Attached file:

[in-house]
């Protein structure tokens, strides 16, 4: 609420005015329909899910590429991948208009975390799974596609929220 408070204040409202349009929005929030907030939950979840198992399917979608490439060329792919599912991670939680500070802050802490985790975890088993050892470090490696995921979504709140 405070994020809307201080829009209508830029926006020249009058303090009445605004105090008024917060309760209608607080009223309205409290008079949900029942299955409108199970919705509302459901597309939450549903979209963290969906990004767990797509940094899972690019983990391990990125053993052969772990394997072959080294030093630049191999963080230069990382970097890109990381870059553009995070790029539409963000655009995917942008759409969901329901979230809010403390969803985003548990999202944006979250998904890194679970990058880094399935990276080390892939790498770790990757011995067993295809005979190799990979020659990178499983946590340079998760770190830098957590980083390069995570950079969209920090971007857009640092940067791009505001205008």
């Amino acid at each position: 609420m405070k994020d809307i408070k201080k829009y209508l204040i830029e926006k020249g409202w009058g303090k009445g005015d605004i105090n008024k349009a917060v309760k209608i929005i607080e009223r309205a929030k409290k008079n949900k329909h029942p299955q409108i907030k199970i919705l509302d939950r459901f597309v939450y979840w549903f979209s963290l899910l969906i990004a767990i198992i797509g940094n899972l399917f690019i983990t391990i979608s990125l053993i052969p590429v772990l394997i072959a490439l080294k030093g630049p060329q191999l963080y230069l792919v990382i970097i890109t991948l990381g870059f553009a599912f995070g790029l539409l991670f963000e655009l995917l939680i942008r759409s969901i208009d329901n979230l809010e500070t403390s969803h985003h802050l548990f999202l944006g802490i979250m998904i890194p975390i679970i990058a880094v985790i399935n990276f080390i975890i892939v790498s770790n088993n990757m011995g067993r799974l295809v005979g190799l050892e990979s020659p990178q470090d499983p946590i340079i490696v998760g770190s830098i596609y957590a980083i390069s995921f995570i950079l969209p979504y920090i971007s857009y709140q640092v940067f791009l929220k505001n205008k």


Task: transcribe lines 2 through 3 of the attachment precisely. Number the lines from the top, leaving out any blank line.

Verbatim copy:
């Protein structure tokens, strides 16, 4: 609420005015329909899910590429991948208009975390799974596609929220 408070204040409202349009929005929030907030939950979840198992399917979608490439060329792919599912991670939680500070802050802490985790975890088993050892470090490696995921979504709140 405070994020809307201080829009209508830029926006020249009058303090009445605004105090008024917060309760209608607080009223309205409290008079949900029942299955409108199970919705509302459901597309939450549903979209963290969906990004767990797509940094899972690019983990391990990125053993052969772990394997072959080294030093630049191999963080230069990382970097890109990381870059553009995070790029539409963000655009995917942008759409969901329901979230809010403390969803985003548990999202944006979250998904890194679970990058880094399935990276080390892939790498770790990757011995067993295809005979190799990979020659990178499983946590340079998760770190830098957590980083390069995570950079969209920090971007857009640092940067791009505001205008």
């Amino acid at each position: 609420m405070k994020d809307i408070k201080k829009y209508l204040i830029e926006k020249g409202w009058g303090k009445g005015d605004i105090n008024k349009a917060v309760k209608i929005i607080e009223r309205a929030k409290k008079n949900k329909h029942p299955q409108i907030k199970i919705l509302d939950r459901f597309v939450y979840w549903f979209s963290l899910l969906i990004a767990i198992i797509g940094n899972l399917f690019i983990t391990i979608s990125l053993i052969p590429v772990l394997i072959a490439l080294k030093g630049p060329q191999l963080y230069l792919v990382i970097i890109t991948l990381g870059f553009a599912f995070g790029l539409l991670f963000e655009l995917l939680i942008r759409s969901i208009d329901n979230l809010e500070t403390s969803h985003h802050l548990f999202l944006g802490i979250m998904i890194p975390i679970i990058a880094v985790i399935n990276f080390i975890i892939v790498s770790n088993n990757m011995g067993r799974l295809v005979g190799l050892e990979s020659p990178q470090d499983p946590i340079i490696v998760g770190s830098i596609y957590a980083i390069s995921f995570i950079l969209p979504y920090i971007s857009y709140q640092v940067f791009l929220k505001n205008k």